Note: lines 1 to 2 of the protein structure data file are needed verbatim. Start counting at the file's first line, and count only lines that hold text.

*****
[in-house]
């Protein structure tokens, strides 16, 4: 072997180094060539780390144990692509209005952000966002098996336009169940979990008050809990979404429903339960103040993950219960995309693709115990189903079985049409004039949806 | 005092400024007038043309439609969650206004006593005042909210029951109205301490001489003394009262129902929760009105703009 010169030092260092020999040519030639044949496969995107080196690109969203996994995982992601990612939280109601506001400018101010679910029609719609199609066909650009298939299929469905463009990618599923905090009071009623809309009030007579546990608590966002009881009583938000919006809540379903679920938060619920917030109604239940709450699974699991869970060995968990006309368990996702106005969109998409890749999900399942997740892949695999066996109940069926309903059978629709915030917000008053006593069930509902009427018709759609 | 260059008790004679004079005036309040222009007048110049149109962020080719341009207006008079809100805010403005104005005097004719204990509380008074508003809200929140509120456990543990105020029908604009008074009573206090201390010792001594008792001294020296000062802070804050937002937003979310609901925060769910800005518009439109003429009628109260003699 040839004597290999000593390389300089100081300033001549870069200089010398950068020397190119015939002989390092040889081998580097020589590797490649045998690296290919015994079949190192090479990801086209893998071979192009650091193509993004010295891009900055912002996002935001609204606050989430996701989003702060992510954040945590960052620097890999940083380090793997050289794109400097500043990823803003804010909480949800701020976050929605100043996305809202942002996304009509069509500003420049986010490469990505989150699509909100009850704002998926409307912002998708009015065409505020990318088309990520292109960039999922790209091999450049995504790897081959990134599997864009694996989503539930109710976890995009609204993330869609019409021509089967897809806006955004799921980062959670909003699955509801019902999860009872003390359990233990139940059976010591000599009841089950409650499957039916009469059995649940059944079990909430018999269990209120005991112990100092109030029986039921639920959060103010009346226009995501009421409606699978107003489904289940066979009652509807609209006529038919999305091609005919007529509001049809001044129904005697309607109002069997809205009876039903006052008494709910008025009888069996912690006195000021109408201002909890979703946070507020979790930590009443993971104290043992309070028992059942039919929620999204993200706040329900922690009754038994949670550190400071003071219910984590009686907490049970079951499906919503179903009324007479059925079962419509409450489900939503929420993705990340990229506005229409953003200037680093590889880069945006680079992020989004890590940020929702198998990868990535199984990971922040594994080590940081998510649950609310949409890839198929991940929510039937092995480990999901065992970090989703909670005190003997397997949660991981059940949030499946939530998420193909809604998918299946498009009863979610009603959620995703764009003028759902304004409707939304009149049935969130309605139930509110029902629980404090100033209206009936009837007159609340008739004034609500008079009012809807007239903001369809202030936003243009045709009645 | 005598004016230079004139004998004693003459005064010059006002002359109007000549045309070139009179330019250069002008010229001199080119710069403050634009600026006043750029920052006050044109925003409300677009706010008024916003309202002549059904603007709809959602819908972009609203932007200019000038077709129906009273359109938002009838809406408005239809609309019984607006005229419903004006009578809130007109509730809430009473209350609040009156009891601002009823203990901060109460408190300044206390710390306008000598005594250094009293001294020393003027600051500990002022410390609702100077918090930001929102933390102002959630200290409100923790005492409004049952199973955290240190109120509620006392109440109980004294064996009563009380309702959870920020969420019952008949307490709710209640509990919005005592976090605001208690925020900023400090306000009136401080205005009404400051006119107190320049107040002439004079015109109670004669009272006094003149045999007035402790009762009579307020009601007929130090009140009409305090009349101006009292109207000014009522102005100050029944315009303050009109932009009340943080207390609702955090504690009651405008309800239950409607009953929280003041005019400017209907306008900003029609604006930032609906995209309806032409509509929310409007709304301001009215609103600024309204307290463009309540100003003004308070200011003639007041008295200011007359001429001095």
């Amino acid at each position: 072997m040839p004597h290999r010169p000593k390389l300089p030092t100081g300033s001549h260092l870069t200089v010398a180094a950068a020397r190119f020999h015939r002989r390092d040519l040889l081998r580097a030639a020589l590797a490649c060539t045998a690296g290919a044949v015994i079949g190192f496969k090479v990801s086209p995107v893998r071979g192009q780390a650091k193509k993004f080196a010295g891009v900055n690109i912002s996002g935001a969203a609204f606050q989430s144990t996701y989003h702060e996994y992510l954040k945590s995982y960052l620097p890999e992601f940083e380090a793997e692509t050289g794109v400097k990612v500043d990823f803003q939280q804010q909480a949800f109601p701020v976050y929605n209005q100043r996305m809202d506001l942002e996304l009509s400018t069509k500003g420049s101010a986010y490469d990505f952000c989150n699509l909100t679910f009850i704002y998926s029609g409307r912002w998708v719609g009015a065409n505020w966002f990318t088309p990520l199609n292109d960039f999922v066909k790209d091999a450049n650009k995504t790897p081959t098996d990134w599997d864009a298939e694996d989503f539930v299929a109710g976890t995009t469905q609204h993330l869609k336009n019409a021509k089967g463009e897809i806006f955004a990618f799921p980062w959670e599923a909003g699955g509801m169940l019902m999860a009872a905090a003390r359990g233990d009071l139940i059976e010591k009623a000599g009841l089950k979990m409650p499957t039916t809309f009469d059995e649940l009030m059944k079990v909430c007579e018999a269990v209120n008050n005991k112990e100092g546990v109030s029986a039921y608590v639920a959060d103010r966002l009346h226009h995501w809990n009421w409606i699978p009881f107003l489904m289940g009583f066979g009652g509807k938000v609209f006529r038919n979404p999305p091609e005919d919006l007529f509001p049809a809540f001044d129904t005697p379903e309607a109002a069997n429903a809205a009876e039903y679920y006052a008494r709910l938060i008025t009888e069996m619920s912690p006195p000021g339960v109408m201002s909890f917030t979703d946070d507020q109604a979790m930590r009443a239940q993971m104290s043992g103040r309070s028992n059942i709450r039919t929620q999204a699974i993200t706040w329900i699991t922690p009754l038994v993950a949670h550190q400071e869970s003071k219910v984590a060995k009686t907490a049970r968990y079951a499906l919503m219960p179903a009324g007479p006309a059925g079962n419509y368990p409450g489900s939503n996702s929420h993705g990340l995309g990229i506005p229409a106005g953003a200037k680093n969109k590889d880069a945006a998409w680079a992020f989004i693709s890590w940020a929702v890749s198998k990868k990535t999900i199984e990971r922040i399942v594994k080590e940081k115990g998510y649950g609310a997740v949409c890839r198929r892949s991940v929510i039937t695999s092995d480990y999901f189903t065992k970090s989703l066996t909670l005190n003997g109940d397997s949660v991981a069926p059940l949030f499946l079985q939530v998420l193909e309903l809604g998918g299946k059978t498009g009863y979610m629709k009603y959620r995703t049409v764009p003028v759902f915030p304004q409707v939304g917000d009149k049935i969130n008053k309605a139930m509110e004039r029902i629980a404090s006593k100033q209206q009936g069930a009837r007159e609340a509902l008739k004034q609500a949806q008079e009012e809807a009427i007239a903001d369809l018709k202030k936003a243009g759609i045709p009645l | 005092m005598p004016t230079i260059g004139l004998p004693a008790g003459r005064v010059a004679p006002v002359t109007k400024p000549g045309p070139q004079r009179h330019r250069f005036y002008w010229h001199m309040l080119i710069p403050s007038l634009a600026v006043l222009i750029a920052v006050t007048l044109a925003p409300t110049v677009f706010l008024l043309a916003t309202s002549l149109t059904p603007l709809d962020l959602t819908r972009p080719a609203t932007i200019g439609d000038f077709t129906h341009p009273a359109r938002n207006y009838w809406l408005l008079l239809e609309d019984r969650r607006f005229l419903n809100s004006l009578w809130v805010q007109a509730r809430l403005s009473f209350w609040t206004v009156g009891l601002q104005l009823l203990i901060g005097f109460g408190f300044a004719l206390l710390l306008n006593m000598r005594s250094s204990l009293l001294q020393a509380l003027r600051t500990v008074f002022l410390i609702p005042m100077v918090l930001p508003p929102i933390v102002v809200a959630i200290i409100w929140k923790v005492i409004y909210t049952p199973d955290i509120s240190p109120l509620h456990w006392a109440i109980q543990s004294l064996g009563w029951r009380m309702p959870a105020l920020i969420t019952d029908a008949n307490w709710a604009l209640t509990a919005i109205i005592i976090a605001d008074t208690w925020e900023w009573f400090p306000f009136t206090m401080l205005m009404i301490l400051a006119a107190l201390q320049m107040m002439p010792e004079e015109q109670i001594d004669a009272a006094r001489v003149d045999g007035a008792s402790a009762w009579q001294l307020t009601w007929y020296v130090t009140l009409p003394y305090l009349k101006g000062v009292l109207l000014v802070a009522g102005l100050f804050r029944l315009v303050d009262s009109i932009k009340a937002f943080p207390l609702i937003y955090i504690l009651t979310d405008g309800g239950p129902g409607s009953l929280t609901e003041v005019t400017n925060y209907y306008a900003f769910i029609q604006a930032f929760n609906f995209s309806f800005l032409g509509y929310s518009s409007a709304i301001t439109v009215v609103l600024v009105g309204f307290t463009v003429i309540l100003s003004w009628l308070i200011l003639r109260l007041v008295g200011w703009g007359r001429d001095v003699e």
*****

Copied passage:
[in-house]
């Protein structure tokens, strides 16, 4: 072997180094060539780390144990692509209005952000966002098996336009169940979990008050809990979404429903339960103040993950219960995309693709115990189903079985049409004039949806 | 005092400024007038043309439609969650206004006593005042909210029951109205301490001489003394009262129902929760009105703009 010169030092260092020999040519030639044949496969995107080196690109969203996994995982992601990612939280109601506001400018101010679910029609719609199609066909650009298939299929469905463009990618599923905090009071009623809309009030007579546990608590966002009881009583938000919006809540379903679920938060619920917030109604239940709450699974699991869970060995968990006309368990996702106005969109998409890749999900399942997740892949695999066996109940069926309903059978629709915030917000008053006593069930509902009427018709759609 | 260059008790004679004079005036309040222009007048110049149109962020080719341009207006008079809100805010403005104005005097004719204990509380008074508003809200929140509120456990543990105020029908604009008074009573206090201390010792001594008792001294020296000062802070804050937002937003979310609901925060769910800005518009439109003429009628109260003699 040839004597290999000593390389300089100081300033001549870069200089010398950068020397190119015939002989390092040889081998580097020589590797490649045998690296290919015994079949190192090479990801086209893998071979192009650091193509993004010295891009900055912002996002935001609204606050989430996701989003702060992510954040945590960052620097890999940083380090793997050289794109400097500043990823803003804010909480949800701020976050929605100043996305809202942002996304009509069509500003420049986010490469990505989150699509909100009850704002998926409307912002998708009015065409505020990318088309990520292109960039999922790209091999450049995504790897081959990134599997864009694996989503539930109710976890995009609204993330869609019409021509089967897809806006955004799921980062959670909003699955509801019902999860009872003390359990233990139940059976010591000599009841089950409650499957039916009469059995649940059944079990909430018999269990209120005991112990100092109030029986039921639920959060103010009346226009995501009421409606699978107003489904289940066979009652509807609209006529038919999305091609005919007529509001049809001044129904005697309607109002069997809205009876039903006052008494709910008025009888069996912690006195000021109408201002909890979703946070507020979790930590009443993971104290043992309070028992059942039919929620999204993200706040329900922690009754038994949670550190400071003071219910984590009686907490049970079951499906919503179903009324007479059925079962419509409450489900939503929420993705990340990229506005229409953003200037680093590889880069945006680079992020989004890590940020929702198998990868990535199984990971922040594994080590940081998510649950609310949409890839198929991940929510039937092995480990999901065992970090989703909670005190003997397997949660991981059940949030499946939530998420193909809604998918299946498009009863979610009603959620995703764009003028759902304004409707939304009149049935969130309605139930509110029902629980404090100033209206009936009837007159609340008739004034609500008079009012809807007239903001369809202030936003243009045709009645 | 005598004016230079004139004998004693003459005064010059006002002359109007000549045309070139009179330019250069002008010229001199080119710069403050634009600026006043750029920052006050044109925003409300677009706010008024916003309202002549059904603007709809959602819908972009609203932007200019000038077709129906009273359109938002009838809406408005239809609309019984607006005229419903004006009578809130007109509730809430009473209350609040009156009891601002009823203990901060109460408190300044206390710390306008000598005594250094009293001294020393003027600051500990002022410390609702100077918090930001929102933390102002959630200290409100923790005492409004049952199973955290240190109120509620006392109440109980004294064996009563009380309702959870920020969420019952008949307490709710209640509990919005005592976090605001208690925020900023400090306000009136401080205005009404400051006119107190320049107040002439004079015109109670004669009272006094003149045999007035402790009762009579307020009601007929130090009140009409305090009349101006009292109207000014009522102005100050029944315009303050009109932009009340943080207390609702955090504690009651405008309800239950409607009953929280003041005019400017209907306008900003029609604006930032609906995209309806032409509509929310409007709304301001009215609103600024309204307290463009309540100003003004308070200011003639007041008295200011007359001429001095």